Record Amounts of Rainwater Flow off the Land into Chesapeake Bay

Science Center Objects

As the Mid-Atlantic states' super-soaker summer draws to a close, record amounts of rainwater have flowed off the land and into Chesapeake Bay, with potential consequences for the nation's largest estuary. USGS measurements show freshwater flows into the bay in August 2018 were the highest ever recorded for that month by a wide margin. River flows into the bay have been unusually high since May.

Summer months usually carry the smallest river flows to Chesapeake Bay. But since June 1, more than twice the normal amount of rainfall has fallen over a broad swath from Washington, DC through central Pennsylvania, according to the National Atmospheric and Oceanic Administration (https://www.climate.gov/news-features/event-tracker/soggy-summer-mid-atlantic-2018), which points to a long-lasting low pressure system over the eastern U.S.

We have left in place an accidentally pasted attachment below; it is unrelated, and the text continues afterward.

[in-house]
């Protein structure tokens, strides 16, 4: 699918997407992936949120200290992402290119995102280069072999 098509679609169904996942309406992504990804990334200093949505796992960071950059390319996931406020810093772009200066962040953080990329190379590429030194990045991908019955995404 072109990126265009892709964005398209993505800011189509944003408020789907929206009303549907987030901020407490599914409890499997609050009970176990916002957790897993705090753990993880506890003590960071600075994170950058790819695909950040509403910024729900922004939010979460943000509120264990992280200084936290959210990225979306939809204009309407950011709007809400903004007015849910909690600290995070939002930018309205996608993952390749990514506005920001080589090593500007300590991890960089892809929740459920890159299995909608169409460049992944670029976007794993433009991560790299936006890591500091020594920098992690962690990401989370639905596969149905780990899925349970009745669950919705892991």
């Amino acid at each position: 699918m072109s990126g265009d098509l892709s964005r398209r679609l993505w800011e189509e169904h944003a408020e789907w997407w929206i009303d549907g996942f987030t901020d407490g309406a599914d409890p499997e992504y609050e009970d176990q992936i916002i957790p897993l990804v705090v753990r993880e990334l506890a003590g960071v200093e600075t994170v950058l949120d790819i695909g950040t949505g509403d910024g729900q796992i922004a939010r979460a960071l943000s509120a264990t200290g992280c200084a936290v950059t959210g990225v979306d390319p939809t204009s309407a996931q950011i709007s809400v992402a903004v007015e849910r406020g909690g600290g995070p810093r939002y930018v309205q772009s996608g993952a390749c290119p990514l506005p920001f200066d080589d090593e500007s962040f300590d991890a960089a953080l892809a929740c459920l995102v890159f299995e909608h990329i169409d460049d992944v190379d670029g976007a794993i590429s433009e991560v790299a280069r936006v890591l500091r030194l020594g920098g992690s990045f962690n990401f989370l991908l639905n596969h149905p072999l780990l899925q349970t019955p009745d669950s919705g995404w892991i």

High river flows usually carry more pollutants into the bay and affect salinity levels, which in turn can affect oysters and fish, underwater grasses and other facets of the bay ecosystem. USGS scientists and other partners are collecting information to assess the impacts of the high flows on water quality and fisheries. For more information on flows to the bay see the web page, Chesapeake Bay Estimated Streamflow.

 

The five highest freshwater flows into Chesapeake Bay ever recorded in the month of August.

The five highest freshwater flows into Chesapeake Bay ever recorded in the month of August. Credit: Wendy McPherson, USGS
(Public domain.)

Susquehanna River water flowing into the Chesapeake Bay in August 2018.

Susquehanna River water flowing into the Chesapeake Bay in August 2018.
(Credit: Joel Blomquist, USGS. Public domain.)

 

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